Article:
Behind the scenes, the old translation story is being replaced with the new. If you are looking for images online and you realize the image of Joseph translating with the plates beside him has disappeared, we want you to know, you are not going crazy. History is being re-written without being corrected. Without a doubt, this is gaslighting.

First Vision Accounts

Church curriculum has consistently told the story of the First Vision recorded in 1838: 14-year-old Joseph Smith wanted to know which church to join and offered a prayer in a sacred grove. In response, both Heavenly Father and Jesus appeared, telling him that none of the churches were true. Why Joseph prayed and what happened after he prayed are presented as meaningful details of this story.

This essay ushers in a new reality, revealing there are multiple versions of the First Vision while claiming “the accounts tell a consistent story.” When we read the actual accounts, however, we realized there were significant differences between them.

In the earliest account, written by Joseph in 1832, the purpose of Joseph’s prayer was not “to know which of all the sects was right” but rather to seek personal forgiveness. In fact, Joseph reveals he had determined “by reading the scriptures” that none of the churches were true — before he prayed! The question of which church to join wasn’t even on his mind.

Furthermore, only one personage, the Lord, appears; Joseph does not describe seeing Heavenly Father’s body or hearing him speak.

Unless the purpose of Joseph’s prayer and who appeared after he prayed are no longer important details of the story, the 1832 and 1838 accounts are not consistent.
First Vision Accounts Not Consistent

If you read the 1832 account and don’t even recognize it as the First Vision, we want you to know you are not going crazy. For the church to present these accounts as consistent when they differ in the very details the church has long taught matter the most is flagrant gaslighting.

Plural Marriage in Kirtland and Nauvoo

Church curriculum has portrayed Joseph as having one wife: his beloved Emma.

However, in this essay, you read Joseph Smith had more than 30 wives. He also engaged in polyandry — the practice of marrying women who were already married to other men. This essay also concedes that some of Joseph’s marriages included sexual relations.

One of the footnotes of the essay led us to Todd Compton’s In Sacred Loneliness: The Plural Wives of Joseph Smith. Here, we discovered additional details that have been omitted from the “Our Heritage” version of Church History. Here are just a few:

  • Joseph’s first known relationship outside of his marriage with Emma was transacted with the 16-year-old housemaid, Fanny Alger, and took place before the Priesthood sealing keys were restored. Both Oliver Cowdery and Emma referred to the relationship as an affair.
  • Joseph Smith generally hid his plural marriages from Emma. For a short time in 1843, Emma consented to let Joseph marry other women on the condition she could pick the women; when she chose the Partridge sisters (who already had been sealed to Joseph without Emma’s knowledge), Joseph arranged to be sealed again in front of Emma rather than tell her the truth.
  • When Joseph requested 14-year-old Helen Mar Kimball’s hand in marriage, he promised the marriage would “ensure [her] eternal salvation & exaltation and that of [her] father’s household & all of [her] kindred.” Joseph gave Helen 24 hours to decide if she would offer herself in exchange for her family’s salvation. Helen was the youngest but not the only teenage girl Joseph pressured to quickly answer his proposal.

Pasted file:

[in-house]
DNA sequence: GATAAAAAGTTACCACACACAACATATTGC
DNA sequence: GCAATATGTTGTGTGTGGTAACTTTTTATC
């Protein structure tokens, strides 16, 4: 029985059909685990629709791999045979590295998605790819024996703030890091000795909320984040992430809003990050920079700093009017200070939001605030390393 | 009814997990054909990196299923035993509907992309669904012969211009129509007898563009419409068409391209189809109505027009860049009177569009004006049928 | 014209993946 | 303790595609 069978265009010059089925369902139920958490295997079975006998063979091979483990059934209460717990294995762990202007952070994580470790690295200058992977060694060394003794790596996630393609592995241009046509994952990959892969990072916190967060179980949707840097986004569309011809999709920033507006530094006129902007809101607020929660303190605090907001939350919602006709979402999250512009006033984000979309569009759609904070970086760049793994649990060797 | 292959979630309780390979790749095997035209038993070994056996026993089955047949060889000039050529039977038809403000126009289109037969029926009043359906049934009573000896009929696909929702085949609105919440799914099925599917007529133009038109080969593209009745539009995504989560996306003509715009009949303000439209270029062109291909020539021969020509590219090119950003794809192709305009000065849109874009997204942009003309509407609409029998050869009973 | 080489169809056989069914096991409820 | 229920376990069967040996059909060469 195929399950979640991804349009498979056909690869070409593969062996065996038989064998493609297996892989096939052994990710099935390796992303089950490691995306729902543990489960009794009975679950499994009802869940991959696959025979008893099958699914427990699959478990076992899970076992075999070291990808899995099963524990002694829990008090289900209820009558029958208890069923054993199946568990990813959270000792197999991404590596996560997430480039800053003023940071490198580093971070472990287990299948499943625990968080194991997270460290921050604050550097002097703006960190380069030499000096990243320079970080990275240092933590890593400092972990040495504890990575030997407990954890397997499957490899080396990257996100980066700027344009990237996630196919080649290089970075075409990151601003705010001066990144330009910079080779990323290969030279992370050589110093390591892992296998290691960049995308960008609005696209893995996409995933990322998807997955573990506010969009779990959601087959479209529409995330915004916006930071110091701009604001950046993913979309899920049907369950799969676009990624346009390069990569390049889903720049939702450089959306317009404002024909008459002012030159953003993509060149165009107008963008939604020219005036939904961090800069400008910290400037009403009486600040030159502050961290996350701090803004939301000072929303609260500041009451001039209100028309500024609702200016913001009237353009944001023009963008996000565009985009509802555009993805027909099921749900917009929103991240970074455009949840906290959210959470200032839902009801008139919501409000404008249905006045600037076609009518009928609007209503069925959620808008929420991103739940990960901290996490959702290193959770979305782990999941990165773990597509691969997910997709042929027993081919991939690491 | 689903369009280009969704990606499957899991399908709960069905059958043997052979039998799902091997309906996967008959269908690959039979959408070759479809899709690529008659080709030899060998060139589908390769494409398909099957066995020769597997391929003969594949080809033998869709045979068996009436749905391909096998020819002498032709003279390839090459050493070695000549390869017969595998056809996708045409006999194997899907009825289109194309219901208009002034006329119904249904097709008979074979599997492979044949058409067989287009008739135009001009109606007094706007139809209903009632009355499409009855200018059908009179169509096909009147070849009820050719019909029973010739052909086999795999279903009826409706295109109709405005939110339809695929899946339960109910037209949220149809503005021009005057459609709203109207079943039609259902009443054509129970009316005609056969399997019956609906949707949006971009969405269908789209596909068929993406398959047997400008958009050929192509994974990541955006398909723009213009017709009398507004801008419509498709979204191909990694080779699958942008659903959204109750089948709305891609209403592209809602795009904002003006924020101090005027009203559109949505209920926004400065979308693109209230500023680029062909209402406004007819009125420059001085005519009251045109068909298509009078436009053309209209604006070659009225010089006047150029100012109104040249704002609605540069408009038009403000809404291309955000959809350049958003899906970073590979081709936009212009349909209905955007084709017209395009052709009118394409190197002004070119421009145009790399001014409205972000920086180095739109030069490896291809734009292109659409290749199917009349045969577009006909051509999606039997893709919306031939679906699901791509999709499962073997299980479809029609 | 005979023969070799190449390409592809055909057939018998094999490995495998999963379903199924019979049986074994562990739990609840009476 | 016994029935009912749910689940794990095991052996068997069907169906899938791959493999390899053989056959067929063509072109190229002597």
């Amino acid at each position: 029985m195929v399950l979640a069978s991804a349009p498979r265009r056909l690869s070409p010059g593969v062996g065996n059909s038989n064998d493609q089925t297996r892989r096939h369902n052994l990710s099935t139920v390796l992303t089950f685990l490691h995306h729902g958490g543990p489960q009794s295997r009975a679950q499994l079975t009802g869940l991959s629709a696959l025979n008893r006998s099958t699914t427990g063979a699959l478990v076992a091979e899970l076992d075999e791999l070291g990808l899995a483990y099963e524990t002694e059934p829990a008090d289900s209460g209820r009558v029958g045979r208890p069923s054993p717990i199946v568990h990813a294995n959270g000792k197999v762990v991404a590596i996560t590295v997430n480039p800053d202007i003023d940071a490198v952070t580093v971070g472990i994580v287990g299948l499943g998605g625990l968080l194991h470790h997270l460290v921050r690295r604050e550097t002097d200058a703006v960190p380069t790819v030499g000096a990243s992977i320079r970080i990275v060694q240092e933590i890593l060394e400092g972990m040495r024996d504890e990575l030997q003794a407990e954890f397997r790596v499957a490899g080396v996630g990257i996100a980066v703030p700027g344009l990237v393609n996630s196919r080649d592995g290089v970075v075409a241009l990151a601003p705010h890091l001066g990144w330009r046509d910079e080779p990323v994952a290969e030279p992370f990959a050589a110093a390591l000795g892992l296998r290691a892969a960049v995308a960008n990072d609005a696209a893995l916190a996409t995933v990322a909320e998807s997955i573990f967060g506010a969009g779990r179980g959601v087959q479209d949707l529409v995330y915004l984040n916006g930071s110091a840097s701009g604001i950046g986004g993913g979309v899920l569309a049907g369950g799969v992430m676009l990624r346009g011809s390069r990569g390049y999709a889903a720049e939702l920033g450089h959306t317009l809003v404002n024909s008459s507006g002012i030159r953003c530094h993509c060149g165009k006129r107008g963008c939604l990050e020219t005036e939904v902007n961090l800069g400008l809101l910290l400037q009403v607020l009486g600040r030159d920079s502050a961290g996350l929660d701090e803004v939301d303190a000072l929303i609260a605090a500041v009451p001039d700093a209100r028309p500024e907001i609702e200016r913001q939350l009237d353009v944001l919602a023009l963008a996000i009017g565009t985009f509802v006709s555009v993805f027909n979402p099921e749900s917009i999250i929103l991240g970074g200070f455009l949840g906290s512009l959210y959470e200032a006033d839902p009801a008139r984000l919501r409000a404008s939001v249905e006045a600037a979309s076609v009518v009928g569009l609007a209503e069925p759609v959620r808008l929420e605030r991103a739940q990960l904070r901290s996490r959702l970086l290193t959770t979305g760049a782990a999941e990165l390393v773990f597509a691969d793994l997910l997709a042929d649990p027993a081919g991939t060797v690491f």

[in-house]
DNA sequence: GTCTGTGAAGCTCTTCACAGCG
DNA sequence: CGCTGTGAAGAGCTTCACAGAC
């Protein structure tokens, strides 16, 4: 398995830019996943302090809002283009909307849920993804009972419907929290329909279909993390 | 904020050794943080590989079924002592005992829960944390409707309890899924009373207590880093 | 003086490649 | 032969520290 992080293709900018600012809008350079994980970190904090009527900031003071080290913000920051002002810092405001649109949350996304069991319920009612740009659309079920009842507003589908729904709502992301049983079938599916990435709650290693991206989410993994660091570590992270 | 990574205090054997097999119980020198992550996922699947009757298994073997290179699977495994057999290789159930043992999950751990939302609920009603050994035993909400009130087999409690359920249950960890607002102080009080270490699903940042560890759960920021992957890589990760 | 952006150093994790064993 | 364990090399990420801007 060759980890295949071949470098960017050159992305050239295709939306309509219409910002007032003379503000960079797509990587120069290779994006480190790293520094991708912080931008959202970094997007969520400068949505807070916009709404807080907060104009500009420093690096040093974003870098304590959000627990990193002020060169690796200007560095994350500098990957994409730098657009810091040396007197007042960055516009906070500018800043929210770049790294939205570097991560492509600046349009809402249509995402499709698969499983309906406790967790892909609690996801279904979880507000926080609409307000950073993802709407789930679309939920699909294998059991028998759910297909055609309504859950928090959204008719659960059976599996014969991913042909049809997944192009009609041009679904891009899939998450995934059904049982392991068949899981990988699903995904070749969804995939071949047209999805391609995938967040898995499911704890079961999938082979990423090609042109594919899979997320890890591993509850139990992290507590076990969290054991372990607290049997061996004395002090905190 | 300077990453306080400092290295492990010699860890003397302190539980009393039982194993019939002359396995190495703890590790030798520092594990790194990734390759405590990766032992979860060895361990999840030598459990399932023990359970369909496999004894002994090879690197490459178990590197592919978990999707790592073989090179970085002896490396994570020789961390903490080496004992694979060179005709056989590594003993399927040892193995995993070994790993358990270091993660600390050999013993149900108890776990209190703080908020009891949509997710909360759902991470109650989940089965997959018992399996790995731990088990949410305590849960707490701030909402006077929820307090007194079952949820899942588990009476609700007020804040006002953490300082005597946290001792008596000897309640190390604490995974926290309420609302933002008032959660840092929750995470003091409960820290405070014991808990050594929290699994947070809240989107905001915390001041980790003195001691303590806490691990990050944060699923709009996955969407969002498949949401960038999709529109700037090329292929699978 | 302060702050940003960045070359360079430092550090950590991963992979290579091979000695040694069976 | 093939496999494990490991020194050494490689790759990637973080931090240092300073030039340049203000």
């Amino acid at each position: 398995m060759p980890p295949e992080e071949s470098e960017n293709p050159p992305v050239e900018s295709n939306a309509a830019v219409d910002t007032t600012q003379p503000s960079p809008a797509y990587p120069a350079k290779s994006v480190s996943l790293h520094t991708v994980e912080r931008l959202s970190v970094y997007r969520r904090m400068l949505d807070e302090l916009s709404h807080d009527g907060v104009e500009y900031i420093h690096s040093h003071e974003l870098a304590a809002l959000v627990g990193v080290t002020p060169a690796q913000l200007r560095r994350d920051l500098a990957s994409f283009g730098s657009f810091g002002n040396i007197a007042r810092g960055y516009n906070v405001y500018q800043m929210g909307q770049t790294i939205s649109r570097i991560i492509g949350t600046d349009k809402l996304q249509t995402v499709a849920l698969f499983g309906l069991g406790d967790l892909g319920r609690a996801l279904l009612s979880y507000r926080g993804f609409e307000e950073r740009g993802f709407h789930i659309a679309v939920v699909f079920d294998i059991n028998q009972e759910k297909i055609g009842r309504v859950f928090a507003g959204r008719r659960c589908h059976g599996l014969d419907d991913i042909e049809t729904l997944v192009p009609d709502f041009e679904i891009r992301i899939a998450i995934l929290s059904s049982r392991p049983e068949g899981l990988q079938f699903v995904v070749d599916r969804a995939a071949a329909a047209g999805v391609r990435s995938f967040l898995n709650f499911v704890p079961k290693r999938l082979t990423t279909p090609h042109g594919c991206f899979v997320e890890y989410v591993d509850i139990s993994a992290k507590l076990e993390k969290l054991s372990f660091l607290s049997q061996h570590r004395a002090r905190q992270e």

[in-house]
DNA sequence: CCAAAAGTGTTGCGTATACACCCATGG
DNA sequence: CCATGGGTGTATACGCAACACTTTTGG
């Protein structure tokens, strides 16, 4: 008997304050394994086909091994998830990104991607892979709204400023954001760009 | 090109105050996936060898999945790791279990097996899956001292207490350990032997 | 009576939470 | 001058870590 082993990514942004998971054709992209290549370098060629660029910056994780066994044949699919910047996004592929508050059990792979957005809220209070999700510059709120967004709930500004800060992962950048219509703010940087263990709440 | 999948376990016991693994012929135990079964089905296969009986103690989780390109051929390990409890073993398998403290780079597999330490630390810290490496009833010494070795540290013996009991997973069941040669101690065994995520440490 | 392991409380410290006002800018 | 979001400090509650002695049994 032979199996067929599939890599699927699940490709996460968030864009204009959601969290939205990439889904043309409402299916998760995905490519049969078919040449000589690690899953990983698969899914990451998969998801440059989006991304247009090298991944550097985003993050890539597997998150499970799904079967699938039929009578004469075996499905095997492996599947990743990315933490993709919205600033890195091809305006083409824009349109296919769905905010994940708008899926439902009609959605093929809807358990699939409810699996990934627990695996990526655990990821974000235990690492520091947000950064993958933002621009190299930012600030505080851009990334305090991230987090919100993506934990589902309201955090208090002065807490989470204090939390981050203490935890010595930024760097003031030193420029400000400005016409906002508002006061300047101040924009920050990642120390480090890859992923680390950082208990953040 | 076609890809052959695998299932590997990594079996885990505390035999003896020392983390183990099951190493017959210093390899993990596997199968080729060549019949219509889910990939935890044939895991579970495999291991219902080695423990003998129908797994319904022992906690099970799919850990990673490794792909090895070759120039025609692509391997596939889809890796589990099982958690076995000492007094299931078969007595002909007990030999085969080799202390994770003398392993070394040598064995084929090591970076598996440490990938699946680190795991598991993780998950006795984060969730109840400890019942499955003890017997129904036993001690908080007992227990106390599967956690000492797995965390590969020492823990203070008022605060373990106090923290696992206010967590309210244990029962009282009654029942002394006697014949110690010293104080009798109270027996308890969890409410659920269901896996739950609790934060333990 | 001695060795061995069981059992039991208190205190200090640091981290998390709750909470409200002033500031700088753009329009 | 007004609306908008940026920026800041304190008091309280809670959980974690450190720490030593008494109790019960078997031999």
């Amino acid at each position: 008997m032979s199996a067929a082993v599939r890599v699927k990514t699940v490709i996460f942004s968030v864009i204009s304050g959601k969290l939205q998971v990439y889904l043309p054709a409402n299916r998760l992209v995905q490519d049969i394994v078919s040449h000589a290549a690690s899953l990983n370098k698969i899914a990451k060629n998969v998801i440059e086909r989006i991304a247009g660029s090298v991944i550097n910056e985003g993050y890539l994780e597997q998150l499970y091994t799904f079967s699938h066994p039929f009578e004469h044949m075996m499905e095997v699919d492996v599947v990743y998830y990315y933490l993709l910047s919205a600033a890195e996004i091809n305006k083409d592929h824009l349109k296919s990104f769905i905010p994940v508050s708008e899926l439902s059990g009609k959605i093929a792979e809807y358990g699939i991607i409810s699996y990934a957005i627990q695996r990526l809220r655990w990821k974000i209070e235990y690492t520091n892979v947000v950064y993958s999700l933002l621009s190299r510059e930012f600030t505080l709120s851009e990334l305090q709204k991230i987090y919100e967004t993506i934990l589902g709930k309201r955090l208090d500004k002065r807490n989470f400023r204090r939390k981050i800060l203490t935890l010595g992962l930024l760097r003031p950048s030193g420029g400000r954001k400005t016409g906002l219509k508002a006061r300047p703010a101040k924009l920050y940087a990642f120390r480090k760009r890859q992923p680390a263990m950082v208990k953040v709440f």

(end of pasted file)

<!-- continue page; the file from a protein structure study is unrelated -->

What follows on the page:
• Based on the date that Joseph and Emma were sealed, Joseph had been sealed to over 20 other women before he was sealed to Emma.

In short, the Church curriculum has not only omitted Joseph’s polygamy and polyandry, but also the ways Joseph was both deceptive and coercive. Any other member of the church who behaved this way would be excommunicated. And rather than condemning Joseph’s methods, the church excuses them, suggesting that the Lord “did not give exact instructions” on how to practice polygamy.
Joseph Smith polygamy polyandry deceptive coercive

If you haven’t heard of polyandry and you recognize there is no doctrinal foundation for it, we want you to know you are not going crazy. For the church to reveal Joseph’s behavior as if it’s in alignment with a man of “honesty and high moral character” is gaslighting.

Equally troubling, the church continues to imply that if you didn’t know this new narrative, it’s your own fault because “long-term and well-read members, historians, and Church leaders” have known about it for years. For an institution to blame members for not knowing the things that institution has deliberately omitted from its correlated materials is further gaslighting.

Conclusion

The examples above are only a small representation of the gaslighting felt by many members who read the essays as well as the footnotes and original documents referenced within.

Over and over again, it feels like the Church is saying: “Information we previously told you was anti-Mormon, we are now telling you is true. Even though you may have misled others because you trusted us, we take no responsibility.”  If members are confused, the implication is that something is wrong with the members, not the information nor the way it was presented.

As members of the Church, we have been continuously taught to wholeheartedly trust the “servants of God” to never to lead [us] astray. However, leaders are not directly and explicitly teaching the members about the essays; each ward has been left to fend for itself.

Some members believe the whitewashed Our Heritage version of Church History, others believe the new Gospel Topic Essays version of Church History, and many members have no idea what to believe or who to trust anymore. This divides members and hurts relationships.

By failing to make an official announcement, current church leaders have placed an incredible burden on members of the church who know the new narrative.  Without apology, the LDS Church has made its members responsible to reconcile conflicting historical narratives without giving them the authority to do so.

If you are a member of the church feeling this burden, we want you to know there is nothing wrong with you! The narrative the church is telling about its history has changed and this new messier version of history calls into question not only the essential truth claims of the church but whether the church is truthful.

Most concerning of all, though, is the church’s willingness to confuse and divide its own people rather than admit and repent of false teachings. This is gaslighting. If you feel this is unethical and unacceptable, we don’t blame you. You are not going crazy. And you are not alone.

Learn more about Religious Trauma Syndrome here.